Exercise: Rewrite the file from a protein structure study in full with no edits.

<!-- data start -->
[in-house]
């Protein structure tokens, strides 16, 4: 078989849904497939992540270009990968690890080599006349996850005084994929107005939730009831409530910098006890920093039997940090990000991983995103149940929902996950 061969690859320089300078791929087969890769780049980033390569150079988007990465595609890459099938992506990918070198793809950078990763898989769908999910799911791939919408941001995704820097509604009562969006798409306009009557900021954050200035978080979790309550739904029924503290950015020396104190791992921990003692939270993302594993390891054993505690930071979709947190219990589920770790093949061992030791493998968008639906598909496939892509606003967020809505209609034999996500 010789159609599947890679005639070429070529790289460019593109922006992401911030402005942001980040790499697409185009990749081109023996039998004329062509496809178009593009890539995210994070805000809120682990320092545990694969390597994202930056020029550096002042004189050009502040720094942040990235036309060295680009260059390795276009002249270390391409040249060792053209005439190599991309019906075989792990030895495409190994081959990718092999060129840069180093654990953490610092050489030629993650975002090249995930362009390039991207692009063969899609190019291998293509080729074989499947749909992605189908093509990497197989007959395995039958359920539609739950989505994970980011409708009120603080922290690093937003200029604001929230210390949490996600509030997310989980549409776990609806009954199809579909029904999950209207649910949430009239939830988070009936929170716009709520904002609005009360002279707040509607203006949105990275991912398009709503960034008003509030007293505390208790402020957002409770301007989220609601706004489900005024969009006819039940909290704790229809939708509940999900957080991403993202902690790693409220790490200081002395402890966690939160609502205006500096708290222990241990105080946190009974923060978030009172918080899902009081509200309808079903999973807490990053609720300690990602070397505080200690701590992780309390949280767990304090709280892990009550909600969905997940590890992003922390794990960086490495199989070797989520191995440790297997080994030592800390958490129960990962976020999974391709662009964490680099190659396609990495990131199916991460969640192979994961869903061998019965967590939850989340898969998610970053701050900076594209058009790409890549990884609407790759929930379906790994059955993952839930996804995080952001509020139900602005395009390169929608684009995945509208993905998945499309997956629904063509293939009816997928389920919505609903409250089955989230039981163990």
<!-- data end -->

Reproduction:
[in-house]
């Protein structure tokens, strides 16, 4: 078989849904497939992540270009990968690890080599006349996850005084994929107005939730009831409530910098006890920093039997940090990000991983995103149940929902996950 061969690859320089300078791929087969890769780049980033390569150079988007990465595609890459099938992506990918070198793809950078990763898989769908999910799911791939919408941001995704820097509604009562969006798409306009009557900021954050200035978080979790309550739904029924503290950015020396104190791992921990003692939270993302594993390891054993505690930071979709947190219990589920770790093949061992030791493998968008639906598909496939892509606003967020809505209609034999996500 010789159609599947890679005639070429070529790289460019593109922006992401911030402005942001980040790499697409185009990749081109023996039998004329062509496809178009593009890539995210994070805000809120682990320092545990694969390597994202930056020029550096002042004189050009502040720094942040990235036309060295680009260059390795276009002249270390391409040249060792053209005439190599991309019906075989792990030895495409190994081959990718092999060129840069180093654990953490610092050489030629993650975002090249995930362009390039991207692009063969899609190019291998293509080729074989499947749909992605189908093509990497197989007959395995039958359920539609739950989505994970980011409708009120603080922290690093937003200029604001929230210390949490996600509030997310989980549409776990609806009954199809579909029904999950209207649910949430009239939830988070009936929170716009709520904002609005009360002279707040509607203006949105990275991912398009709503960034008003509030007293505390208790402020957002409770301007989220609601706004489900005024969009006819039940909290704790229809939708509940999900957080991403993202902690790693409220790490200081002395402890966690939160609502205006500096708290222990241990105080946190009974923060978030009172918080899902009081509200309808079903999973807490990053609720300690990602070397505080200690701590992780309390949280767990304090709280892990009550909600969905997940590890992003922390794990960086490495199989070797989520191995440790297997080994030592800390958490129960990962976020999974391709662009964490680099190659396609990495990131199916991460969640192979994961869903061998019965967590939850989340898969998610970053701050900076594209058009790409890549990884609407790759929930379906790994059955993952839930996804995080952001509020139900602005395009390169929608684009995945509208993905998945499309997956629904063509293939009816997928389920919505609903409250089955989230039981163990």